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Fixation-dependent memory for natural scenes: An experimental test of scanpath theory

Foulsham, T and Kingstone, A (2013) 'Fixation-dependent memory for natural scenes: An experimental test of scanpath theory.' Journal of Experimental Psychology: General, 142 (1). 41 - 56. ISSN 0096-3445

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Abstract

Many modern theories propose that perceptual information is represented by the sensorimotor activity elicited by the original stimulus. Scanpath theory (Noton & Stark, 1971) predicts that reinstating a sequence of eye fixations will help an observer recognize a previously seen image. However, the only studies to investigate this are correlational ones based on calculating scanpath similarity. We therefore describe a series of 5 experiments that constrain the fixations during encoding or recognition of images in order to manipulate scanpath similarity. Participants encoded a set of images and later had to recognize those that they had seen. They spontaneously selected regions that they had fixated during encoding (Experiment 1), and this was a predictor of recognition accuracy. Yoking the parts of the image available at recognition to the encoded scanpath led to better memory performance than randomly selected image regions (Experiment 2), and this could not be explained by the spatial distribution of locations (Experiment 3). However, there was no recognition advantage for re-viewing one's own fixations versus someone else's (Experiment 4) or for retaining their serial order (Experiment 5). Therefore, although it is beneficial to look at encoded regions, there is no evidence that scanpaths are stored or that scanpath recapitulation is functional in scene memory. This paradigm provides a controlled way of studying the integration of scene content, spatial structure, and oculomotor signals, with consequences for the perception, representation, and retrieval of visual information. © American Psychological Association.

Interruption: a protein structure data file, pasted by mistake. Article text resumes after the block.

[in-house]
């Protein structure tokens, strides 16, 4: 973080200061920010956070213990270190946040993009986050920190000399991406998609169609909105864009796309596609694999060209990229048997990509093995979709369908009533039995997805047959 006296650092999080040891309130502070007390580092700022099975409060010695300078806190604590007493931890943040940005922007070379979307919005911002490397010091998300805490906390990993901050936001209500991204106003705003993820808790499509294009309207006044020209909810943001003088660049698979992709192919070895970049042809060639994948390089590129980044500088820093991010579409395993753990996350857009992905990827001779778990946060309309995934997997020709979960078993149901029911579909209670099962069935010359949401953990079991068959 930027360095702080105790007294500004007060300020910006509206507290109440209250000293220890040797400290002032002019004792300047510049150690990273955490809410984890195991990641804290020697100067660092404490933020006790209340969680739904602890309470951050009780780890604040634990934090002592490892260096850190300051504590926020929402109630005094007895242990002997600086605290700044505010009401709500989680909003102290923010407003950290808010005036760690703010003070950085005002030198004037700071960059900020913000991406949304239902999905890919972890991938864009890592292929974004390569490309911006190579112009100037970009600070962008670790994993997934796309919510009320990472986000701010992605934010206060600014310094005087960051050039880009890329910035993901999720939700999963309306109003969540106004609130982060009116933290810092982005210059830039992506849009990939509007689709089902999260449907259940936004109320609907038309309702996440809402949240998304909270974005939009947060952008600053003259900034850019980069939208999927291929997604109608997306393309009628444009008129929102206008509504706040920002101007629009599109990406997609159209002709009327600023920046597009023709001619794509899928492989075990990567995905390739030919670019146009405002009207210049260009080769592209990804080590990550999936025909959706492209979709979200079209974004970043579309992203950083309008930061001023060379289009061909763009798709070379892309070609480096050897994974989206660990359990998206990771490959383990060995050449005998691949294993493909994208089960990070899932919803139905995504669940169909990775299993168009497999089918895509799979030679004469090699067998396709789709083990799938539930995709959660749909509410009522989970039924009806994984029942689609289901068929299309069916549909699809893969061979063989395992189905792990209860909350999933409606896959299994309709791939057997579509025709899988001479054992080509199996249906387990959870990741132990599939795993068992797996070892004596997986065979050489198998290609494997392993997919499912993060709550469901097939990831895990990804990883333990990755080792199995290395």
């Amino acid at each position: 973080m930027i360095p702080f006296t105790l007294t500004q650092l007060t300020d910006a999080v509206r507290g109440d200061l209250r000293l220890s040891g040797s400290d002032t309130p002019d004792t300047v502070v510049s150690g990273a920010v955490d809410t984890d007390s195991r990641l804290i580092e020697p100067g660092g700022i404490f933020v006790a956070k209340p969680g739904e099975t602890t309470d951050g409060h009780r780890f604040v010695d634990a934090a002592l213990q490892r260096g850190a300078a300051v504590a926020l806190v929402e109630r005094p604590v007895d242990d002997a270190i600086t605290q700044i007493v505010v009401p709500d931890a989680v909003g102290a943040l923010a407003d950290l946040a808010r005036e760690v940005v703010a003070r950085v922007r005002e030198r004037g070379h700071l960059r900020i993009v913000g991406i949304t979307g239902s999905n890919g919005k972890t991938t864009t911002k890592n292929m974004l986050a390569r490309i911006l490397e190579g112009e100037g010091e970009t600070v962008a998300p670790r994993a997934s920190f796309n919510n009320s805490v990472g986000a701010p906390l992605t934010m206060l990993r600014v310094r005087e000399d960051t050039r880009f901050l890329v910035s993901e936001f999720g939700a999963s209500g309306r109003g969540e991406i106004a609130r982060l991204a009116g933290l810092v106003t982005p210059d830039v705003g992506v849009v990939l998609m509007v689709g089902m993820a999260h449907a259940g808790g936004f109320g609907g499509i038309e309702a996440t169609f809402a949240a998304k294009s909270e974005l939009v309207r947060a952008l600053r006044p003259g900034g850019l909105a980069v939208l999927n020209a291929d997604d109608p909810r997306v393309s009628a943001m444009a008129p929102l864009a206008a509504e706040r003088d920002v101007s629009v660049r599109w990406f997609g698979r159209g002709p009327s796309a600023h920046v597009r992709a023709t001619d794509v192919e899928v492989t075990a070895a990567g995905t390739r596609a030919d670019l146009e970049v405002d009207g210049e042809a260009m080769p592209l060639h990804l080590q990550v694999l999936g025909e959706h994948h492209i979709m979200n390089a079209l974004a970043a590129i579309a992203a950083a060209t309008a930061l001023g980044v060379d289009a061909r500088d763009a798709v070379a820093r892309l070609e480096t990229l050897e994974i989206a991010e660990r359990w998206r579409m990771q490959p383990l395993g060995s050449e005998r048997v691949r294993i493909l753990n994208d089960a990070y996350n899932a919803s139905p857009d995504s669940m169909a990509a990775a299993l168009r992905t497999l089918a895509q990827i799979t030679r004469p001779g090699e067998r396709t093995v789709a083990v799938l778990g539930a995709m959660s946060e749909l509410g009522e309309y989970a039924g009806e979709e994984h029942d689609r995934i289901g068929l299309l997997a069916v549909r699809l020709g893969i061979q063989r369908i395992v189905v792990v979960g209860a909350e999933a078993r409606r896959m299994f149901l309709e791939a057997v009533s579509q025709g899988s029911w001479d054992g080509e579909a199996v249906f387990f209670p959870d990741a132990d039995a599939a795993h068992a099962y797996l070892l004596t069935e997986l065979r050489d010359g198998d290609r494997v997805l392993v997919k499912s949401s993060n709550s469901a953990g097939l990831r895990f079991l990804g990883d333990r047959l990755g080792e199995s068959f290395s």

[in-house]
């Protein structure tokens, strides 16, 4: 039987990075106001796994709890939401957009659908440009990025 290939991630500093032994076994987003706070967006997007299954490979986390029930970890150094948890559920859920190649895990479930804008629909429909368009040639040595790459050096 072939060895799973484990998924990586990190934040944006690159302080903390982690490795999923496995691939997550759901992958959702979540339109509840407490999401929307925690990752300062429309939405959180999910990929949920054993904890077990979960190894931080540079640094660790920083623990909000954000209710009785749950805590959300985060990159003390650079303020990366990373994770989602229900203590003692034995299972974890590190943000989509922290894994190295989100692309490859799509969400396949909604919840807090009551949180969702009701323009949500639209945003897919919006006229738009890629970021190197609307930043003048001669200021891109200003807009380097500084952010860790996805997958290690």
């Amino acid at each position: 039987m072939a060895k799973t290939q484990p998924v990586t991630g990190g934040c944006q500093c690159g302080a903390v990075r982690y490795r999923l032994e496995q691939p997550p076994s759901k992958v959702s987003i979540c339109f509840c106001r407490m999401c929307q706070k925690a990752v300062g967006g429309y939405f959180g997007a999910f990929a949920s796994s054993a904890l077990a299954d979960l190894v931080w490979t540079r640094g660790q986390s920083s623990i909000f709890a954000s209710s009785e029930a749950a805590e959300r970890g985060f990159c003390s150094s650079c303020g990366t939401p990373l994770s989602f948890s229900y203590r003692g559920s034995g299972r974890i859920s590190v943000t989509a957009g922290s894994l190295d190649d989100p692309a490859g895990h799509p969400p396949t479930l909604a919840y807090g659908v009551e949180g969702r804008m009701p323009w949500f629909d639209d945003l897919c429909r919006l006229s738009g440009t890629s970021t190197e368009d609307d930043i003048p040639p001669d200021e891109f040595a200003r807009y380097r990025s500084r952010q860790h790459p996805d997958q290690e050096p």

Item Type: Article
Subjects: B Philosophy. Psychology. Religion > BF Psychology
Divisions: Faculty of Science and Health > Psychology, Department of
Depositing User: Jim Jamieson
Date Deposited: 01 Mar 2013 12:56
Last Modified: 05 Feb 2019 15:15
URI: http://repository.essex.ac.uk/id/eprint/5693

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